So that's my little PSA on heavy menstruation. I'll leave you with an additional resource, and the thought that "heavy menstruation" would make for an interesting band name.

* Since writing this I have been informed that it was included in at least one of my books, but I guess it didn't make an impact at the time since I hadn't actually started menstruating.

** Everyday Health lists blood clots as a symptom unless they're smaller than the size of a quarter.

Pronouns Musing

When everyone switched their pronouns, I installed a subroutine in my brain* that shouts over everything else to provide the correct pronoun. This installation has been fairly successful. Now whenever I think about Hats or Flowers in a way that suggests a pronoun, the subroutine swoops in and, like a poorly altered memory in Harry Potter, fogs over whatever I might have been about to think and booms out "SHE" or "THEY" over top. It's effective, but it's very much a surface adjustment. It's taking while longer for the change to percolate down through the layers of my brain and become a normally integrated part of it.

I also have to import the new genders into different locations. I can think about Hats as female most of the time, but if we go somewhere and do something we haven't since she started transitioning, I find my thoughts defaulting back to the old version of her and I have to 'import' the new version to that place/situation.

Another thing that makes new pronouns hard is when everyone else gets them wrong. I was doing great with Flowers' 'they', but then I went up for a visit and all over the place there were people calling them 'she'. It's so much harder to stick with the correct pronouns when I keep hearing other people using the old ones.

Hats is now out to everyone, but for a while I was playing the pronoun game, where I tried to never have to use a pronoun to refer to her. It was surprisingly easy once I got going. I always thought it would be terribly difficult to avoid pronouns.

*I am not a robot, but I frequently find it helpful to describe myself as though I am one. This is one of the great benefits of studying computer science: It gives you a bunch of cool ways of thinking about how you think.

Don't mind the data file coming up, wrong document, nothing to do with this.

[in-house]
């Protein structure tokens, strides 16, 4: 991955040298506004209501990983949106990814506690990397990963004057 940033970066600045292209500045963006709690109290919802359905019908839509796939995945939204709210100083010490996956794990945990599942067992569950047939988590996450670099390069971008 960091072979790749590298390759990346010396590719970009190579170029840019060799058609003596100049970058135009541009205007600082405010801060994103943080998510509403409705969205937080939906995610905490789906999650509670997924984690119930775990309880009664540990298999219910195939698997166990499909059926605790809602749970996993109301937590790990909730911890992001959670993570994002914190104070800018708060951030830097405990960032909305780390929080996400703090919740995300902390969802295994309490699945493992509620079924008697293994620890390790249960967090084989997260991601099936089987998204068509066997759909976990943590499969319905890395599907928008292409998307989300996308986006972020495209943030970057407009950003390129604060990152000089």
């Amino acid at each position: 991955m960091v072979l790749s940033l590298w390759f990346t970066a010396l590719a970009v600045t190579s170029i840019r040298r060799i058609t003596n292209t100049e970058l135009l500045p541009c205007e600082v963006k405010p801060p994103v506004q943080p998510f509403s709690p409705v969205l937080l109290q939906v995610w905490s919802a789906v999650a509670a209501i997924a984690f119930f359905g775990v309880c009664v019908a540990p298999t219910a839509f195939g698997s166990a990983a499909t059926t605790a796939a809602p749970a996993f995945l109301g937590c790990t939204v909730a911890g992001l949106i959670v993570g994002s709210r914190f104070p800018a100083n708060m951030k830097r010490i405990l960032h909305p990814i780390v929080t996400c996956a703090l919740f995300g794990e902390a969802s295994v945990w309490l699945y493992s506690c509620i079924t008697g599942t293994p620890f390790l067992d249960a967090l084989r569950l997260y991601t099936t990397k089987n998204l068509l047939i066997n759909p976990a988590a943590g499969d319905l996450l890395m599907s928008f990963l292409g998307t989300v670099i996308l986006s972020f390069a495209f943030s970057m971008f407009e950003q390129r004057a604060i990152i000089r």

Saturday, July 11, 2015

Gender bias

Click to make big
I keep catching myself having dumb thoughts like this and then being really surprised and displeased to find that I have in fact not managed to avoid internalizing the sexism/heteronormativity/etc. in the world. I did know that on some level (it's kind of unavoidable), but it's never been so clear to me how deeply embedded my gender thought-biases are. But now I know they're in there, and I can hunt them down and poke them sharply and tell them to shape up.

Thursday, May 7, 2015

Spare Boobs

With Hats transitioning, she's got some synthetic boobs. She has four of them. This means that, at any given time, there are at least two spare boobs lying around the house! Think of all the uses....

(The person depicted is Hats, even though she isn't wearing a hat.)
Spare Boob Use #1: potholder
(Text: "Dang, where's that other potholder?" *rummage rummage*)

Spare Boob Use #2: ergonomic wrist support
Spare Boob Use #3: eye pillows

Spare Boob Use #4: cup lid (heh, "cup")

Thursday, April 23, 2015

Pro strategy

Hats is still closeted to her family, and one of her big worries is that they'll somehow find out about her being trans (or at least hear that she's 'going around in drag' [*wince*]) from some source other than her, and that one day she'll just go to visit the grandparents and it'll be "SO, I heard an interesting thing about you", at which point the world would end. She didn't seem to have any game plan for this scenario beyond being absolutely devastated, so I suggested one:

Print out a big stack of business cards all bearing some short message along the lines of "You weren't supposed to find out like this!" and possibly also "I'm female!" and just carry them around all the time. Then if a relative springs it on her, she can throw the whole lot of them into the air like a smoke bomb and flee before the relatives know what's hit 'em. Hats endorses this plan.

I have designed the cards. Aren't they lovely?

After I designed the cards, the website proceeded to suggest numerous other items with my "company name" on them. Including this: